Former sports rep rejects woman’s rape claim

A former international sporting representative allegedly raped a woman then messaged her saying he did not mean to hurt her.

The man, who is in his 20s and has name suppression until at least the verdict, pleaded not guilty to the charge at the outset of his trial in the Dunedin District Court yesterday.

Counsel Anne Stevens QC said the complainant was "a liar, manipulative and ... mentally unstable".

Her client, she said, rejected any accusation of non-consensual sex with the woman.

The complainant, who began giving evidence yesterday, told the jury of seven men and five women that she first met the defendant when she was a teenager.

On October 10, 2018, the defendant messaged her without reply and then turned up at her flat.

The woman said they began talking on her bed, which progressed to kissing.

However, she said the man proceeded to pull off her pyjama pants and began to have sex with her while pulling her ponytail.

"I said it hurt quite a few times, I said ‘stop' and the response was ‘I love you'," the complainant said.

She told Crown prosecutor Robin Bates she must have asked the man to stop at least 10 times.

"I was in pain ... it wasn't gentle," she told the jury.

Mr Bates, in his opening address, said the man was holding so tightly to the woman’s hips during the alleged violation he left marks.

Over the ensuing days, the complainant spoke to someone about the incident, who advised her to go to police.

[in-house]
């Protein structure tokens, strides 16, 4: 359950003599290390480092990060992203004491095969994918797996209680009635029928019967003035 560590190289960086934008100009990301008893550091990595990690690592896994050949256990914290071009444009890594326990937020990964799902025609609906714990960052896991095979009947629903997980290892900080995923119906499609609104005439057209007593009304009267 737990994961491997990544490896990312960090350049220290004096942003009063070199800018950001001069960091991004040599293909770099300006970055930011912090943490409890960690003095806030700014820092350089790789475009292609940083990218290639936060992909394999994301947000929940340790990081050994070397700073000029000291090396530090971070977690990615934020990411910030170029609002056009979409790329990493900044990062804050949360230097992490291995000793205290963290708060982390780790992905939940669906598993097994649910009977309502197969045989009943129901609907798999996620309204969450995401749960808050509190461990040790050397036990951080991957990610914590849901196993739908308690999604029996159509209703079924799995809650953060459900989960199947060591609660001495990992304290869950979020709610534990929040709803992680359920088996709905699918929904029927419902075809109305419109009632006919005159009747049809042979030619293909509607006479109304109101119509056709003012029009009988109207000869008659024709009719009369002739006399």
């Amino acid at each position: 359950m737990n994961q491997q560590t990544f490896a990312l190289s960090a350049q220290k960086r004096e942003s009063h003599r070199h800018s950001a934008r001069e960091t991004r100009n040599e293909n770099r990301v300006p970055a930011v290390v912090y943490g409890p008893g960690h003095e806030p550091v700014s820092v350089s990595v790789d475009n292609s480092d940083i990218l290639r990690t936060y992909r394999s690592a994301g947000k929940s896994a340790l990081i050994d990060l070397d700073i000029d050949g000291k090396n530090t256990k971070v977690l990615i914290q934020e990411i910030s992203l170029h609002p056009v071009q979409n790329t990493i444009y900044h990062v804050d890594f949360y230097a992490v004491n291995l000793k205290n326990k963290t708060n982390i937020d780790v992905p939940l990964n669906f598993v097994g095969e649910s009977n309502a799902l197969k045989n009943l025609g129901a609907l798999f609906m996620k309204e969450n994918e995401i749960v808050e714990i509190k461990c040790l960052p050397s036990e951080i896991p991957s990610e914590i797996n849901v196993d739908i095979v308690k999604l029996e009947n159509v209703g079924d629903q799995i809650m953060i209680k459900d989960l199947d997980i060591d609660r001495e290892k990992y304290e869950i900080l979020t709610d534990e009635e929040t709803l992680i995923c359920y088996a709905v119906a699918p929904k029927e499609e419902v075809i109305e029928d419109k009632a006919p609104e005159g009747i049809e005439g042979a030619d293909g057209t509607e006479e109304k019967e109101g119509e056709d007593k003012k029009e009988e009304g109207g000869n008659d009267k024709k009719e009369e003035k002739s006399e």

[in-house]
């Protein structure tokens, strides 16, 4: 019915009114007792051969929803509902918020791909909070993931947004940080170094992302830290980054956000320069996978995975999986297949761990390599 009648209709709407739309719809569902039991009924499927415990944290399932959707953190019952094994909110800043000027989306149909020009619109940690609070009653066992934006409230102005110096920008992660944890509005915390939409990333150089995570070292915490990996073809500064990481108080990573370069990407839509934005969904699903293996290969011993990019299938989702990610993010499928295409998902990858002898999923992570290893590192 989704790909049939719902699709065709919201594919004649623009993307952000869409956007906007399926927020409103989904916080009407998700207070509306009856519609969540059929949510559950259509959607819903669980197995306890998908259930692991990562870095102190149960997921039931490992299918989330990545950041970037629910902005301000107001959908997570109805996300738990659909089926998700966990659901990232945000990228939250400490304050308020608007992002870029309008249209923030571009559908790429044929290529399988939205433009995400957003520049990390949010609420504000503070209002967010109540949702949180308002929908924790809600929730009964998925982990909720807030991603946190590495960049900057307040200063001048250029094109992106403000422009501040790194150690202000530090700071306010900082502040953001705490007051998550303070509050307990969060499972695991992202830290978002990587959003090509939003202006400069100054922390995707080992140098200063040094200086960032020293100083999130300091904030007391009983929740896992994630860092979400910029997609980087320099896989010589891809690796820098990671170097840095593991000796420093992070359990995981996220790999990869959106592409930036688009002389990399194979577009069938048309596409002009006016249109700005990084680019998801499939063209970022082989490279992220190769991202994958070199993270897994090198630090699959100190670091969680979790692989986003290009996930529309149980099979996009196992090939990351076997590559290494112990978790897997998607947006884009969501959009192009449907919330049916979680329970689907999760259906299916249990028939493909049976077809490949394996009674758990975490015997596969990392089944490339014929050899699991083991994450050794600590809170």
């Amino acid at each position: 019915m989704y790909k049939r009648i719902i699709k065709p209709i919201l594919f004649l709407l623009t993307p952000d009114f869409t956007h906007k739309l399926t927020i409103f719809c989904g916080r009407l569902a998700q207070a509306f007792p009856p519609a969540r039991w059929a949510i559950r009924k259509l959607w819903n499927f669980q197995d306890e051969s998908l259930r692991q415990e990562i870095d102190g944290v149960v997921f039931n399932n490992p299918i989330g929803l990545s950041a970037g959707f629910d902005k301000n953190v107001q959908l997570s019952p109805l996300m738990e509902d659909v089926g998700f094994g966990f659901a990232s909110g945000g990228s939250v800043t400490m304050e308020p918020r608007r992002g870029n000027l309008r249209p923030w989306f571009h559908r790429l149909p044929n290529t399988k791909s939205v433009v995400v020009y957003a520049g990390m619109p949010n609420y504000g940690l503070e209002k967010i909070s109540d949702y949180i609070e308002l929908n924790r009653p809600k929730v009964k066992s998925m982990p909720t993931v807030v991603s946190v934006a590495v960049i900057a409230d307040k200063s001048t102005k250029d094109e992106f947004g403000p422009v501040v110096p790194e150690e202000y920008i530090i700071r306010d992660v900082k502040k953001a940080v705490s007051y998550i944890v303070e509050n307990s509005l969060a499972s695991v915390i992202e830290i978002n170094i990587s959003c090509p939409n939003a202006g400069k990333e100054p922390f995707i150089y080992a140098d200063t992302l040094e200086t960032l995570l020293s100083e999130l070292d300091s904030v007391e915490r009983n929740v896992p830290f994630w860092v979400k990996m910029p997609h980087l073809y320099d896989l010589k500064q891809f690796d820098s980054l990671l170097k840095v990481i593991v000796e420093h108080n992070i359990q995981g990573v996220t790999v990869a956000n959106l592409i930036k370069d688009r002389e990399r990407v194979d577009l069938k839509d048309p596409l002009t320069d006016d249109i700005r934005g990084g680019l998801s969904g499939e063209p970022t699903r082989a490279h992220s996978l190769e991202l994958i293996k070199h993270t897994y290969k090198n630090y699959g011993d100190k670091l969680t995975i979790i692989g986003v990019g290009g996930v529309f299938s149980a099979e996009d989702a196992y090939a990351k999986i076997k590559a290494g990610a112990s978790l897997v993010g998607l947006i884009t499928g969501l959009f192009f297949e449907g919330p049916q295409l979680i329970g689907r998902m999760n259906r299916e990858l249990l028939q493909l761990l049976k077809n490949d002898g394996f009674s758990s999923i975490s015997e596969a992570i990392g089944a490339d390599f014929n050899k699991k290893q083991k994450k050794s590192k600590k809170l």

However, the court heard, it was March 2019 before she made a formal complaint.

Mr Bates said text messages shared between the parties in the weeks following the alleged rape were revealing.

"You raped me. You held me down by the hair and left bruises all over me. You don't get to walk away and act like nothing happened," the complainant wrote in March 2019.

"I didn't know I was being rough. I didn't mean to hurt you ... You know I'd never intentionally hurt you," the man replied.

Mrs Stevens said the prosecution would undoubtedly attempt to equate her client’s apologies with guilt, which was wrong.

She told the jury the defendant only did so to "keep the peace".

"He would take responsibility for things that were not even possibly his responsibility," Mrs Stevens said.

The pair, she said, had sex intermittently for weeks following the alleged rape and she argued the complainant only went to police for attention.

The trial, before Judge Michael Crosbie, continues.




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